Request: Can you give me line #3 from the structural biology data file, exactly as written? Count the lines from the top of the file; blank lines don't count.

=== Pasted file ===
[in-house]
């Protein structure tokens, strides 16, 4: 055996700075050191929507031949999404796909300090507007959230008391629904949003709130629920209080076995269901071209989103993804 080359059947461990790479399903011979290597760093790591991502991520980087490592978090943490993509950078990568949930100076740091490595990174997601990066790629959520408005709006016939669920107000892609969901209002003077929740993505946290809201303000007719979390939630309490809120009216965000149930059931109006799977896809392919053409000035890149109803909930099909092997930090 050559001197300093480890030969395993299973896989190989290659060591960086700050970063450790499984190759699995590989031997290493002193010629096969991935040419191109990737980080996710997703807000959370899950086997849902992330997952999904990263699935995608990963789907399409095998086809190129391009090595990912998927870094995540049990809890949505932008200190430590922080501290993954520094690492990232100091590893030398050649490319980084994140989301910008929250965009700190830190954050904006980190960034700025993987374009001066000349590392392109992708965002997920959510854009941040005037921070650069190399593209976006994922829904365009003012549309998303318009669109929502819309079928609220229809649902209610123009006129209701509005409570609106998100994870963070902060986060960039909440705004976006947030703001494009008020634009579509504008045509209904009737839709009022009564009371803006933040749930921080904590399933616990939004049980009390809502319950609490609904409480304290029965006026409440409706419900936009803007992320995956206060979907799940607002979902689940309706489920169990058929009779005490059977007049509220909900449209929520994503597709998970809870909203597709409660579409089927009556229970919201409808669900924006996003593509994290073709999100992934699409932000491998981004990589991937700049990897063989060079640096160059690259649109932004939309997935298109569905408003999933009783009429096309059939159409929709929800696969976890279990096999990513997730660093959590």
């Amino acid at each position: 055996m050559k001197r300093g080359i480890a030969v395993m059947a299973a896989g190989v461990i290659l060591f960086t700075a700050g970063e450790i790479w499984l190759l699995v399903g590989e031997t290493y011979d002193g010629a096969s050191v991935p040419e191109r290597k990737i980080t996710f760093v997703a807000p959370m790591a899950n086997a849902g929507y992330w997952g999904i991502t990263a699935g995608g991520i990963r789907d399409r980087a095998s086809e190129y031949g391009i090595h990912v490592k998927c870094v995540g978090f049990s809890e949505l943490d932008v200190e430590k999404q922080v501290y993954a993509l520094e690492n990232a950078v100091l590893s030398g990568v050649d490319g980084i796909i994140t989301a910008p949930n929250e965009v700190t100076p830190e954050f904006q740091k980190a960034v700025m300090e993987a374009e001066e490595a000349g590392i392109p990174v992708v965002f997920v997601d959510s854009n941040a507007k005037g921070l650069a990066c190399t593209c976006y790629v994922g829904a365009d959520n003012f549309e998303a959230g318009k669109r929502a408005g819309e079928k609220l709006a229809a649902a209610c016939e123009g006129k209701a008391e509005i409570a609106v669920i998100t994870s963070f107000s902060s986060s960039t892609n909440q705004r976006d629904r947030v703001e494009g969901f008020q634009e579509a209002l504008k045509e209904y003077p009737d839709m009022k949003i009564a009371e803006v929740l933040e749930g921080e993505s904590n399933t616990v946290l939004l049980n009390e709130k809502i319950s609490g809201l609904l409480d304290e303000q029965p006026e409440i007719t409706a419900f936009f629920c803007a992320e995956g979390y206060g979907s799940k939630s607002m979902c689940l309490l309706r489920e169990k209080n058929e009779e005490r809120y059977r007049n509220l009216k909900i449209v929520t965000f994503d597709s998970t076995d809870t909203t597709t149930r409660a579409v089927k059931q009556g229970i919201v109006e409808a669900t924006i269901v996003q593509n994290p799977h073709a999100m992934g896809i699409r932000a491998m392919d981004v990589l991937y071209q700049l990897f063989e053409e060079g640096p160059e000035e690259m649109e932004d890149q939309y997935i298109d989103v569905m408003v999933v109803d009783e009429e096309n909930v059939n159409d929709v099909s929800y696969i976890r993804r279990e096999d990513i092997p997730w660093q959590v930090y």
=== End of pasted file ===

């Amino acid at each position: 055996m050559k001197r300093g080359i480890a030969v395993m059947a299973a896989g190989v461990i290659l060591f960086t700075a700050g970063e450790i790479w499984l190759l699995v399903g590989e031997t290493y011979d002193g010629a096969s050191v991935p040419e191109r290597k990737i980080t996710f760093v997703a807000p959370m790591a899950n086997a849902g929507y992330w997952g999904i991502t990263a699935g995608g991520i990963r789907d399409r980087a095998s086809e190129y031949g391009i090595h990912v490592k998927c870094v995540g978090f049990s809890e949505l943490d932008v200190e430590k999404q922080v501290y993954a993509l520094e690492n990232a950078v100091l590893s030398g990568v050649d490319g980084i796909i994140t989301a910008p949930n929250e965009v700190t100076p830190e954050f904006q740091k980190a960034v700025m300090e993987a374009e001066e490595a000349g590392i392109p990174v992708v965002f997920v997601d959510s854009n941040a507007k005037g921070l650069a990066c190399t593209c976006y790629v994922g829904a365009d959520n003012f549309e998303a959230g318009k669109r929502a408005g819309e079928k609220l709006a229809a649902a209610c016939e123009g006129k209701a008391e509005i409570a609106v669920i998100t994870s963070f107000s902060s986060s960039t892609n909440q705004r976006d629904r947030v703001e494009g969901f008020q634009e579509a209002l504008k045509e209904y003077p009737d839709m009022k949003i009564a009371e803006v929740l933040e749930g921080e993505s904590n399933t616990v946290l939004l049980n009390e709130k809502i319950s609490g809201l609904l409480d304290e303000q029965p006026e409440i007719t409706a419900f936009f629920c803007a992320e995956g979390y206060g979907s799940k939630s607002m979902c689940l309490l309706r489920e169990k209080n058929e009779e005490r809120y059977r007049n509220l009216k909900i449209v929520t965000f994503d597709s998970t076995d809870t909203t597709t149930r409660a579409v089927k059931q009556g229970i919201v109006e409808a669900t924006i269901v996003q593509n994290p799977h073709a999100m992934g896809i699409r932000a491998m392919d981004v990589l991937y071209q700049l990897f063989e053409e060079g640096p160059e000035e690259m649109e932004d890149q939309y997935i298109d989103v569905m408003v999933v109803d009783e009429e096309n909930v059939n159409d929709v099909s929800y696969i976890r993804r279990e096999d990513i092997p997730w660093q959590v930090y």